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Two Case Studies Show Benefits of Right-Sizing Office Space
OTHER PARTS OF THIS ARTICLEPt. 1: How to Right-Size Your Office SpacePt. 2: Specific Strategies to Right-Size Real Estate Pt. 3: This Page
Office space requirements must reflect the ongoing shifts in multi-generational workforce demographics to prepare for the expected transition as retiring Baby Boomers are replaced by Millennials who possess different work styles, expectations, and preferences. Space planning that supports flexibility, collaboration, and activity-based work can help maximize efficiency and prepare for this future. To satisfy immediate space needs as well as projected growth, companies would be wise to build in extra conference rooms or soft seating areas that can transition into office spaces or workstations.
With the high cost of real estate, encouraging remote work and maximizing space to save on occupancy costs is a smart business choice. Forward-thinking companies right-sizing their real estate are achieving more than a reduction in rent. They are realizing an increase in performance and innovation with a more engaged and productive staff.
Two Projects Show Results of Right-sizing
The Bridgespan Group, a nonprofit advisor and resource for mission-driven organizations and philanthropy, was planning a lease relocation and expansion of their Boston headquarters. Their former offices had a more traditional layout; offices situated along the perimeter of the building blocked natural sunlight from entering, and outdated furniture and crowded common areas created a “maze-like” feel to the space. The goal of the relocation was to consolidate the company’s multi-floor operations into a more efficient single floor suite.
The new space features an open environment that encourages collaboration and promotes productivity while meeting the needs of Bridgespan’s employees across all departments. Key features of the project included:
• Open, bench-style workstations with no assigned seating.
• Small and mid-size conference rooms located toward the center of the office.
• Private phone booths for employees to take personal calls.
• A locker room to store coats, bags, and other personal belongings in a safe, secure location.
• Kitchen and dining area with three refrigerators, coffee makers, and a food preparation area.
• Natural light from the internal windows surrounding the building’s central atrium penetrates throughout the space.
• Modern furniture and finishes.
• Exposed concrete ceilings fused with bright splashes of green, yellow, and orange along the phone booth and conference room walls.
Helen of Troy: More Efficient, Organized
A second project shows the impact that right-sizing can have on an organization.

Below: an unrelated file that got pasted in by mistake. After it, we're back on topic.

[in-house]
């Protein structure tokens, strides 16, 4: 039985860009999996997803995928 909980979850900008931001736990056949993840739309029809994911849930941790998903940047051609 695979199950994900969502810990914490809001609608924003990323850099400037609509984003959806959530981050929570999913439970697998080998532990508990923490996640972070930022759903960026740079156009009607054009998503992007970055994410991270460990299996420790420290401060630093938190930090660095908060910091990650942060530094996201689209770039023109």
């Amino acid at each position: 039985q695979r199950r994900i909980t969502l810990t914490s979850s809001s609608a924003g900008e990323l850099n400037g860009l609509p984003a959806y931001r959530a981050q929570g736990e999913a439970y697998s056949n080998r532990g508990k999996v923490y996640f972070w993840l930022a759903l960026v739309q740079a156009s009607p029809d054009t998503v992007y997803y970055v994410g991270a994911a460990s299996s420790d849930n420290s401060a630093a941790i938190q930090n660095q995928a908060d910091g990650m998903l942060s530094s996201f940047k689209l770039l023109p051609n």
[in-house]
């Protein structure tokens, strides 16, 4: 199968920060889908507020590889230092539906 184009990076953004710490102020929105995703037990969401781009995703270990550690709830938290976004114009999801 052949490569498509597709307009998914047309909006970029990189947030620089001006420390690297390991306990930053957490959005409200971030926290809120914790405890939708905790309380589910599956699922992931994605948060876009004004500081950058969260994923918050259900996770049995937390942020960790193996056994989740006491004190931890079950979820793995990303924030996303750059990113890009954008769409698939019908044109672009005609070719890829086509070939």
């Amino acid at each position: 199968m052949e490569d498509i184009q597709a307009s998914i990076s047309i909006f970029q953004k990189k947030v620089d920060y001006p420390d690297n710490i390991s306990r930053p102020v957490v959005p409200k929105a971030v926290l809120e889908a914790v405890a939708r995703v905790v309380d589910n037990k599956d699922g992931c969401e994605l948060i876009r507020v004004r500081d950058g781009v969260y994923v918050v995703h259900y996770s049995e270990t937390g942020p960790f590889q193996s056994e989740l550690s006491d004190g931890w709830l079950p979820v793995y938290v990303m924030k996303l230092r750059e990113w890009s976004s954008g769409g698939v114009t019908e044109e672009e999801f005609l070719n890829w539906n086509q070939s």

The U.S. headquarters of the Health & Home segment of Helen of Troy, a global leader in branded healthcare devices and home comfort products, sought a more efficient and organized office and lab environment that would foster a greater sense of community and collaboration when nearing the end of a 20-year lease. The relocation gave Helen of Troy an opportunity to have the layout of their operations redesigned and to upgrade the level of finish, improving the overall aesthetic of the work environment to help attract and recruit talent.
The new 65,000-square-foot U.S. headquarters features an open and efficient floor plan with low-height workstations and glass-front offices that surround a core of support service spaces and collaboration areas. It provides space for offices and workstations, a customer service call center, a conference center, showroom space, and research and development laboratories.
At the heart of the space, a large reception and gathering area serves as the hub of the office for employees and visitors alike. The branded reception and lounge area, with a folding glass wall to the elevators for off-hours security, welcomes visitors to the office. The reception lounge features two conference rooms that double as showrooms with product shelving and glass display cases. On the other side of reception, a café gathering space provides vending and water filtration machines along with a variety of casual seating options, including tables, soft seating, and booth seating along the window line. This central gathering space features an exposed deck ceiling and polished concrete floors, and can accommodate many people for socializing or casual collaboration. The design takes advantage of the building’s extensive window line to extend natural light deep into the space.
Adjacent to the reception and gathering area, the new design features research and development and product testing laboratory space with 11 labs set up for testing product, including an acoustical testing chamber. A corridor runs in a loop through the glass-front lab area, providing a convenient visitor tour that concludes into both the gathering area and conference center. The center features three large conference rooms with movable walls that open to accommodate 200 employees for a company meeting.
Amy Braun (email@example.com) and Barry Dube (firstname.lastname@example.org) are senior project management staff at the Boston office of Cresa, the world’s largest tenant-only commercial real estate firm. Cresa facilitated lease expansion and relocation for the Bridgestone Group and provided project management for Helen of Troy. The new Helen of Troy headquarters was designed by Margulies Perruzzi Architects.